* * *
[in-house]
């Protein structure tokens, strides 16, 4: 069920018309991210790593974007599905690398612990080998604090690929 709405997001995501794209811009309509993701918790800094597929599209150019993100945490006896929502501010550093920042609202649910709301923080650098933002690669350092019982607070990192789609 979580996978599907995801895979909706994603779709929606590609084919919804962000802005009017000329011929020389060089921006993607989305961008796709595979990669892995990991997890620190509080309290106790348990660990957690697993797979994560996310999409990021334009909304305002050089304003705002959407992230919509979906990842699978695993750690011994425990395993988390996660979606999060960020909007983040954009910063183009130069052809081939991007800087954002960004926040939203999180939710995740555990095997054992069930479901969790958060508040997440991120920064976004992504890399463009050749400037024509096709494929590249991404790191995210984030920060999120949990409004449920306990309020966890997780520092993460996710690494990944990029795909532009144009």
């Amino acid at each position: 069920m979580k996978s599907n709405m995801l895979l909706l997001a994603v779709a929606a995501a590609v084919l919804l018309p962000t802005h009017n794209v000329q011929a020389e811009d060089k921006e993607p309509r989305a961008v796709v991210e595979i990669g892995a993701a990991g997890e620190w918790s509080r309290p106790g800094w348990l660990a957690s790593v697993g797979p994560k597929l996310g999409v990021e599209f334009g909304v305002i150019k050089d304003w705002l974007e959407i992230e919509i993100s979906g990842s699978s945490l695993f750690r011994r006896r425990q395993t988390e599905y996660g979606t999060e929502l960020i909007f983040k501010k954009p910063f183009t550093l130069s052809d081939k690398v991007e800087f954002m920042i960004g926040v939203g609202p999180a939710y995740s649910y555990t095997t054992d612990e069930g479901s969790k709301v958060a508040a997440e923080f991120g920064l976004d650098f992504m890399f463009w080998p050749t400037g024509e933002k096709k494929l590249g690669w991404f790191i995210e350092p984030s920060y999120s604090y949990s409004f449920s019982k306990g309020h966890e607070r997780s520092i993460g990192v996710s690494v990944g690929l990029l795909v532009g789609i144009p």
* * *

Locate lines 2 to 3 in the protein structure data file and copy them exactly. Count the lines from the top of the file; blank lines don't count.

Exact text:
């Protein structure tokens, strides 16, 4: 069920018309991210790593974007599905690398612990080998604090690929 709405997001995501794209811009309509993701918790800094597929599209150019993100945490006896929502501010550093920042609202649910709301923080650098933002690669350092019982607070990192789609 979580996978599907995801895979909706994603779709929606590609084919919804962000802005009017000329011929020389060089921006993607989305961008796709595979990669892995990991997890620190509080309290106790348990660990957690697993797979994560996310999409990021334009909304305002050089304003705002959407992230919509979906990842699978695993750690011994425990395993988390996660979606999060960020909007983040954009910063183009130069052809081939991007800087954002960004926040939203999180939710995740555990095997054992069930479901969790958060508040997440991120920064976004992504890399463009050749400037024509096709494929590249991404790191995210984030920060999120949990409004449920306990309020966890997780520092993460996710690494990944990029795909532009144009």
């Amino acid at each position: 069920m979580k996978s599907n709405m995801l895979l909706l997001a994603v779709a929606a995501a590609v084919l919804l018309p962000t802005h009017n794209v000329q011929a020389e811009d060089k921006e993607p309509r989305a961008v796709v991210e595979i990669g892995a993701a990991g997890e620190w918790s509080r309290p106790g800094w348990l660990a957690s790593v697993g797979p994560k597929l996310g999409v990021e599209f334009g909304v305002i150019k050089d304003w705002l974007e959407i992230e919509i993100s979906g990842s699978s945490l695993f750690r011994r006896r425990q395993t988390e599905y996660g979606t999060e929502l960020i909007f983040k501010k954009p910063f183009t550093l130069s052809d081939k690398v991007e800087f954002m920042i960004g926040v939203g609202p999180a939710y995740s649910y555990t095997t054992d612990e069930g479901s969790k709301v958060a508040a997440e923080f991120g920064l976004d650098f992504m890399f463009w080998p050749t400037g024509e933002k096709k494929l590249g690669w991404f790191i995210e350092p984030s920060y999120s604090y949990s409004f449920s019982k306990g309020h966890e607070r997780s520092i993460g990192v996710s690494v990944g690929l990029l795909v532009g789609i144009p």